T Nation

Is This Too Much Volume


#1

First I'd just like to say thanks I'm really enjoying the new book.

Anyway I'm starting up 5/3/1 after some time away on it and have a couple questions regarding the volume.

My basic set up would be to use dynamic sets to eventually work up to my work sets and the PR set. (Always worked well for me in the past)
I would then finish with some joker sets and then the "first set last sets" 3-5 sets of 8-10 reps. Both autoregulated on how I feel.
I will superset all sets including dynamic work with antagonistic sets as suggested in the book. From what I read I think I'm pk so far.

Now my questions are is it too much to add 3-5 sets of 8 of "boring but big" style at the end of this as listed in template two. For example on overhead press do bench, on bench day do overhead, on deadlifts do leg presses and on squat day do good mornings.

The reason for this is that my TM's aren't that high and I seem to detrain between workouts and felt I needed more volume. I'm assuming the physical stress isn't that high.
TM is 365 for squat and deadlift.
For upper body due to torn rotator and labrum I will use behind neck press because believe it or not its not as painful as military press for a TM of only 165.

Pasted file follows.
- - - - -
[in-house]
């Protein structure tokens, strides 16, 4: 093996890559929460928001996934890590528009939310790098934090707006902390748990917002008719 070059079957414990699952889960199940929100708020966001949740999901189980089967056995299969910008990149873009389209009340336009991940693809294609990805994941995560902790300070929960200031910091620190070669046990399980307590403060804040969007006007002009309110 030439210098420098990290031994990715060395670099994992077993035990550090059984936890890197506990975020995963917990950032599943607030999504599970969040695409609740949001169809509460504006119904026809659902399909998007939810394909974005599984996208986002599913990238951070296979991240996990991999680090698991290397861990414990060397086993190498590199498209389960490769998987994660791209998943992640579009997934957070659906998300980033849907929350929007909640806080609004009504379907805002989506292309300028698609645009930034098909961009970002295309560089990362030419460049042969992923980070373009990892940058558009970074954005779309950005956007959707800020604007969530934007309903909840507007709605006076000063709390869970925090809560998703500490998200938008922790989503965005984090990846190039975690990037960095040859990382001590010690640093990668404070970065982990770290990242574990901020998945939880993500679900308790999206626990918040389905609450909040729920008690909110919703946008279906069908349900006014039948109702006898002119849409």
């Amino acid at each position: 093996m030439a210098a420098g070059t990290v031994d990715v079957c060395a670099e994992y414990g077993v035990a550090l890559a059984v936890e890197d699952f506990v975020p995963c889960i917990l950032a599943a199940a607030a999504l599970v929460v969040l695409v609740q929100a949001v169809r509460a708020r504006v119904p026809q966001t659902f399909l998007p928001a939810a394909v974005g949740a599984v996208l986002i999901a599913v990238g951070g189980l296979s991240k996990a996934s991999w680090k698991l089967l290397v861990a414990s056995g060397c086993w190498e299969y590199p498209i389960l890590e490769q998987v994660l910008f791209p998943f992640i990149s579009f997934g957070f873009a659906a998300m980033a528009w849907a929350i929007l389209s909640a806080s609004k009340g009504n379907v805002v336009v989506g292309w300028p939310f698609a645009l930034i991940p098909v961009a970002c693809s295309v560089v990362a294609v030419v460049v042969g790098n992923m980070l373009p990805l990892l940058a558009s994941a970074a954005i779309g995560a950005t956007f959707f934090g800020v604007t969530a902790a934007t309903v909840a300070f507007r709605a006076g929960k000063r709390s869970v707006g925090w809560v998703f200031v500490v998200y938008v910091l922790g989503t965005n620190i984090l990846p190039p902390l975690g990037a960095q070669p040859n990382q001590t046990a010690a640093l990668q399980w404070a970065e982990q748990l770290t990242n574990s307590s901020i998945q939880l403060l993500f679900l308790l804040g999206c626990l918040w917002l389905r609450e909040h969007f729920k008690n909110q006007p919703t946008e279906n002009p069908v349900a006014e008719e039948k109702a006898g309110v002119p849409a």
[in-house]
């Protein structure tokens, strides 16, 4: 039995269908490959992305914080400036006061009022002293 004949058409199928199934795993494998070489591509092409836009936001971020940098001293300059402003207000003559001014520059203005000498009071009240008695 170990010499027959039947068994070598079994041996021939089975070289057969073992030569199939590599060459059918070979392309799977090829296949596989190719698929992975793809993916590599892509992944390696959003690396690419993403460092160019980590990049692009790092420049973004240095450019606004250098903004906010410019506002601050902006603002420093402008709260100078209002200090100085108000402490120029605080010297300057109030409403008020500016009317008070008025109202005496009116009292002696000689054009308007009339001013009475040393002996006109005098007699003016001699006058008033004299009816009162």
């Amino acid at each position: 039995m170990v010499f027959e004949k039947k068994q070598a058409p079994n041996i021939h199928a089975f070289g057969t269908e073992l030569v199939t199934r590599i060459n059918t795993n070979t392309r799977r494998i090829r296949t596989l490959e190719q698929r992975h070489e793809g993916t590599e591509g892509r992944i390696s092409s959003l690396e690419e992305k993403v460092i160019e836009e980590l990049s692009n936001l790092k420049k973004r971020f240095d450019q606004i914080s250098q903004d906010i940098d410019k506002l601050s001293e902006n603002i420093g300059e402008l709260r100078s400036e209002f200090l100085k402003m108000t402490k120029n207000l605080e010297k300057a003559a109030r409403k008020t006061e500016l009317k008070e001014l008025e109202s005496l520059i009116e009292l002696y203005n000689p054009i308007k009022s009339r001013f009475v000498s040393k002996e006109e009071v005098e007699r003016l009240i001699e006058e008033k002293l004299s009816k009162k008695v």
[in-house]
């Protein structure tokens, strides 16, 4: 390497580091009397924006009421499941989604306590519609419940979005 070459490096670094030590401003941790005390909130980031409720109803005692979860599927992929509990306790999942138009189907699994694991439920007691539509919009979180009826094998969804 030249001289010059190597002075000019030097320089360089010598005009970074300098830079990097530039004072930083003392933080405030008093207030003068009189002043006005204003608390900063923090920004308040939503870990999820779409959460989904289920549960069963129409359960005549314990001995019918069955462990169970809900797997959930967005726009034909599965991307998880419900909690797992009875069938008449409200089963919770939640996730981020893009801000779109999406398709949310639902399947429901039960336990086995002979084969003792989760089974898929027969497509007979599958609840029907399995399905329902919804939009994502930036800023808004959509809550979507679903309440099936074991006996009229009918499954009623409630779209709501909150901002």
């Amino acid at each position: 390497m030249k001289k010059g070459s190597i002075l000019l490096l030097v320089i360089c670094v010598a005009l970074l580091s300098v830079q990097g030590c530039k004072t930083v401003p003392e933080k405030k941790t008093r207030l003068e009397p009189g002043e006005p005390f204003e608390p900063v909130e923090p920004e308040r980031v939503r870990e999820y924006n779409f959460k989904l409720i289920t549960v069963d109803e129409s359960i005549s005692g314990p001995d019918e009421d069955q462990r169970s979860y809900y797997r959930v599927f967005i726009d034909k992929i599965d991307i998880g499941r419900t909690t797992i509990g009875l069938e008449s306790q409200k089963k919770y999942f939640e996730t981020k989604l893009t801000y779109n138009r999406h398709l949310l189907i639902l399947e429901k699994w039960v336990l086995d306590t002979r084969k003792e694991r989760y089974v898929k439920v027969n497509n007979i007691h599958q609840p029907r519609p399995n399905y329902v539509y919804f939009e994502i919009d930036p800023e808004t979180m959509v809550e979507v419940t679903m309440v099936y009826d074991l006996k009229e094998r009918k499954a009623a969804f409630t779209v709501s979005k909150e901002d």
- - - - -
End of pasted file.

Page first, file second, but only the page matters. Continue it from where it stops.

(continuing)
Instead of flat bench I have to use a slight incline also to compensate for pain with a TM of 200.

Do you think adding the boring but big sets at the end is too much? And also do you feel there is too much overlap with the behind neck press and slight incline?

Sorry for long post. Thanks.


#2

It’s way too much.

Your issue is a mental one due to the fact that you feel you detrain almost immediately after you train. That’s something you need to work through and not my area of expertise.

Don’t “behind the neck press” either.

Get your shoulder FIXED. That is one of our rules of being happy - not living with an injury that CAN be fixed. Do it now because whatever you are doing now, for example changing the exercise, is putting a limp band-aid on a gaping wound.


#3

[quote]Jim Wendler wrote:
It’s way too much.

Your issue is a mental one due to the fact that you feel you detrain almost immediately after you train. That’s something you need to work through and not my area of expertise.

Don’t “behind the neck press” either.

Get your shoulder FIXED. That is one of our rules of being happy - not living with an injury that CAN be fixed. Do it now because whatever you are doing now, for example changing the exercise, is putting a limp band-aid on a gaping wound.[/quote]

Ok thanks a lot for the advice. Yeah deep down inside I always felt like I might be a stimulant junkie, constantly needing to train something. Not good timing for surgery right now in my life but know I have to eventually fix it. Had it done once already but Dr claimed it can never be fully repaired and will just keep fraying as the years go on if I continue to work out. Not what I want to hear or willing to accept right now.

I realize injury Q and A is not your thing but just out of curiosity have you heard of any cases of unrepairable rotator cuffs due to it fraying like hamburger meat